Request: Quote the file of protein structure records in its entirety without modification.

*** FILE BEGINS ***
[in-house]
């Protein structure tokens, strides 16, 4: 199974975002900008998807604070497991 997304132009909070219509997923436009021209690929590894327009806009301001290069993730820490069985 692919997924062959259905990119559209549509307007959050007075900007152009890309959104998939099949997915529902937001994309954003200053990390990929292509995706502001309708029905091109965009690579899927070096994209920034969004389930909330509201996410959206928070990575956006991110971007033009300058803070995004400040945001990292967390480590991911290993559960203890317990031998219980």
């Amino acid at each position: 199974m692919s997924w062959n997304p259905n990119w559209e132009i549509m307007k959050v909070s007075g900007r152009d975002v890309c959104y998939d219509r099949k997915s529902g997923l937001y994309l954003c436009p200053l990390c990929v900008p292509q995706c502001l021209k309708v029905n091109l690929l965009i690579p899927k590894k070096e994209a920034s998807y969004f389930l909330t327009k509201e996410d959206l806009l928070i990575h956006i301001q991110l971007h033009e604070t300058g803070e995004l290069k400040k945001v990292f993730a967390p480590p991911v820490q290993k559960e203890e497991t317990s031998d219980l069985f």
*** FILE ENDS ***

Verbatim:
[in-house]
């Protein structure tokens, strides 16, 4: 199974975002900008998807604070497991 997304132009909070219509997923436009021209690929590894327009806009301001290069993730820490069985 692919997924062959259905990119559209549509307007959050007075900007152009890309959104998939099949997915529902937001994309954003200053990390990929292509995706502001309708029905091109965009690579899927070096994209920034969004389930909330509201996410959206928070990575956006991110971007033009300058803070995004400040945001990292967390480590991911290993559960203890317990031998219980």
């Amino acid at each position: 199974m692919s997924w062959n997304p259905n990119w559209e132009i549509m307007k959050v909070s007075g900007r152009d975002v890309c959104y998939d219509r099949k997915s529902g997923l937001y994309l954003c436009p200053l990390c990929v900008p292509q995706c502001l021209k309708v029905n091109l690929l965009i690579p899927k590894k070096e994209a920034s998807y969004f389930l909330t327009k509201e996410d959206l806009l928070i990575h956006i301001q991110l971007h033009e604070t300058g803070e995004l290069k400040k945001v990292f993730a967390p480590p991911v820490q290993k559960e203890e497991t317990s031998d219980l069985f």